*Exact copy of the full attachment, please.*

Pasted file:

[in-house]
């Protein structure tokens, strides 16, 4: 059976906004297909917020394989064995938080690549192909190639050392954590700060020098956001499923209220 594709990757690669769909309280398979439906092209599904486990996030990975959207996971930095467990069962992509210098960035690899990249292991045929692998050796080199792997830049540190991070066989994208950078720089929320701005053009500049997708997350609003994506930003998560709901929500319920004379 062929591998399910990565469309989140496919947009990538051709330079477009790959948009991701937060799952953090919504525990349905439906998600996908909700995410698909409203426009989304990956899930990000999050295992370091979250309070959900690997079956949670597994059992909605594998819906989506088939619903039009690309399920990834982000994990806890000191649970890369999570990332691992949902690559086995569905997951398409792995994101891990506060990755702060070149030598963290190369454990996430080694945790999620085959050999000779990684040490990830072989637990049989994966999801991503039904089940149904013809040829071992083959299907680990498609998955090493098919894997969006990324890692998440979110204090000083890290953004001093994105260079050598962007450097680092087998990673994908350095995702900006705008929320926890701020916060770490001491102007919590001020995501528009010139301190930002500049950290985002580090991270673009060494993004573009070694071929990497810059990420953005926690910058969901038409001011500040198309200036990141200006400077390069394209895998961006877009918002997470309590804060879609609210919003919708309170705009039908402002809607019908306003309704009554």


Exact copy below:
[in-house]
């Protein structure tokens, strides 16, 4: 059976906004297909917020394989064995938080690549192909190639050392954590700060020098956001499923209220 594709990757690669769909309280398979439906092209599904486990996030990975959207996971930095467990069962992509210098960035690899990249292991045929692998050796080199792997830049540190991070066989994208950078720089929320701005053009500049997708997350609003994506930003998560709901929500319920004379 062929591998399910990565469309989140496919947009990538051709330079477009790959948009991701937060799952953090919504525990349905439906998600996908909700995410698909409203426009989304990956899930990000999050295992370091979250309070959900690997079956949670597994059992909605594998819906989506088939619903039009690309399920990834982000994990806890000191649970890369999570990332691992949902690559086995569905997951398409792995994101891990506060990755702060070149030598963290190369454990996430080694945790999620085959050999000779990684040490990830072989637990049989994966999801991503039904089940149904013809040829071992083959299907680990498609998955090493098919894997969006990324890692998440979110204090000083890290953004001093994105260079050598962007450097680092087998990673994908350095995702900006705008929320926890701020916060770490001491102007919590001020995501528009010139301190930002500049950290985002580090991270673009060494993004573009070694071929990497810059990420953005926690910058969901038409001011500040198309200036990141200006400077390069394209895998961006877009918002997470309590804060879609609210919003919708309170705009039908402002809607019908306003309704009554």